NUIG body reforms expenses regime

NUIG body reforms expenses regime

NUI Galway has updated its policies after an investigation found a charity set up to raise funds for the university shelled out money for luxury hotels and travel for directors’ spouses.

Last month, an investigation by the Charities Regulator found that the Galway University Foundation spent close to €50,000 on business class flights.

The charity, which was set up to raise funds for NUIG, also spent almost €30,400 on private taxi trips, with the majority of these taken by the charity’s former director and former president of NUIG, James Browne, who was the president of the university at the time.

A number of policies highlighted by the regulator have since been changed, according to Ciarán Ó hÓgartaigh, the current president of NUIG who joined the university in 2018.

“The policies that were in place then have been amended since,” he told the Irish Examiner. “The issues raised by the Charities Regulator, to the extent that reflect on the policies of the university, those policies are no longer in place.”

Spousal travel is no longer allowed, and there are other changes around the approval mechanisms for travel, he added.

Public transport is the norm, or certainly charging for the public transport equivalent. I think that’s indicative of the seriousness in which the university takes its accountability.

"We will be thinking about other ways in which we can demonstrate that and make that clear.

“It’s something I am uncomfortable with, it’s not something that one would be very happy with. I am an accountant by background, so I have particular views of what good accountability looks like.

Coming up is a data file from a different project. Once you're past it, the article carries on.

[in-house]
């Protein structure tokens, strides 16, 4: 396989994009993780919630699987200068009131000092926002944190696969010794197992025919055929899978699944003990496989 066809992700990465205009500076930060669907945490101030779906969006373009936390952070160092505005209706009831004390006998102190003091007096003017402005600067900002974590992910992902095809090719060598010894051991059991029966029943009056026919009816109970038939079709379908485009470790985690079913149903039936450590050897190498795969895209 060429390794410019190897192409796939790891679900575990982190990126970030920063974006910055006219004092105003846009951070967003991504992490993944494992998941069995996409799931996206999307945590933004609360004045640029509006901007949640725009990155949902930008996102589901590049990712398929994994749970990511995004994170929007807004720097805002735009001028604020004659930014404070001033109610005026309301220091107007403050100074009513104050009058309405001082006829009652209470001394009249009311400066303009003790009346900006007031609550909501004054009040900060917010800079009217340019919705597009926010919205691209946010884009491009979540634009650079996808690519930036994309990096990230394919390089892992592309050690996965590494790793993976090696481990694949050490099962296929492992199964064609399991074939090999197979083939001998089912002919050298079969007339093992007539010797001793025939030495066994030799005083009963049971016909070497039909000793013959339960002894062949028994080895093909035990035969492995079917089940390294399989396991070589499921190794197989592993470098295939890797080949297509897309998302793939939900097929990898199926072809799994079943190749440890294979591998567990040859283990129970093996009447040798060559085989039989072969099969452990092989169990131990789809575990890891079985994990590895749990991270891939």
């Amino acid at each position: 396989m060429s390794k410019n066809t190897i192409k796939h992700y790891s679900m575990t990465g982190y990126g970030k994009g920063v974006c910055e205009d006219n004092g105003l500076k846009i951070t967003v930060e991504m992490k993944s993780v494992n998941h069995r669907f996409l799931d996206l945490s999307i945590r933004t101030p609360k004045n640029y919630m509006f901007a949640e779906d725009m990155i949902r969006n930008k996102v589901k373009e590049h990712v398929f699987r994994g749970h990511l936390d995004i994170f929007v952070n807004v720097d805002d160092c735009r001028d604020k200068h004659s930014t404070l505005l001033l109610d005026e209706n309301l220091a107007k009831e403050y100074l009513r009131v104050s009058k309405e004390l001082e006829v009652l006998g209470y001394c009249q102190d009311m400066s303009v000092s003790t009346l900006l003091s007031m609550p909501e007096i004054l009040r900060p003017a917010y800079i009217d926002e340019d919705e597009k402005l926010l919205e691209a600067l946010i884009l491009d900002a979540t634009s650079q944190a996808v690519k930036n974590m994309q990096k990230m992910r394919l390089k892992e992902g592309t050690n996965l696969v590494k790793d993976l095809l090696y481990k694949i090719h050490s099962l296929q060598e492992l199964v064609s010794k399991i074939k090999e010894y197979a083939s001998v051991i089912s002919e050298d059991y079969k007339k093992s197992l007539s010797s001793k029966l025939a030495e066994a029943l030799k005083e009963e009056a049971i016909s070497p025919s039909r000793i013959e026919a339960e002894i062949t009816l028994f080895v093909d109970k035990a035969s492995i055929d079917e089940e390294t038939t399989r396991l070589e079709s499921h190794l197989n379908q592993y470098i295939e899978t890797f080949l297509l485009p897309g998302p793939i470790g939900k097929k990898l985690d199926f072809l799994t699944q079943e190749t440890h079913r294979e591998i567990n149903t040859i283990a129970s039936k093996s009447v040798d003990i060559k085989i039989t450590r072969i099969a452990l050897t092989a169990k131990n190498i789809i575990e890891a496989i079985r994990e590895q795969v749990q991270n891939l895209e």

"We take our responsibility in that regard very seriously and the university is determined to be accountable in public for everything that we do, and transparent likewise.”

The investigation by the Charities Regulator, initiated in 2017 on foot of concerns, found that the charity shelled out charitable funds on taxi trips between Galway and Dublin, luxury hotels, and travel for directors’ spouses.

Overseas hotels often used by the charity included the four-star Fitzpatrick Hotel in New York, the Royal Automobile Club in London, and the five-star Shangri-La and Grand Hyatt in Singapore.

The investigation also found that the Galway University Foundation spent:

  • A further €24,145 on flights that included economy-class tickets one way, and a business-class return;
  • An average of €385 per night on hotel accommodation, with the cost of hotels in many cases in excess of Revenue’s guidelines for overseas travel;
  • Almost €11,000 on 10 trips for spouses of the foundation’s directors, with €7,965 of this specifically spent on business-class travel for Dr Browne’s wife.

However, Charities Regulator inspector Tom Murray noted that in many respects the Galway University Foundation appeared to be well run, and has raised over €146m in support of NUIG. Such funds have leverage matching funding of €65m from public and other sources, allowing NUI Galway to invest €200m in research and educational access, he added.

All donor funds were invested in NUIG projects, and recommendations around improving documentation and distinguishing between charity and university’s activities were fully addressed.

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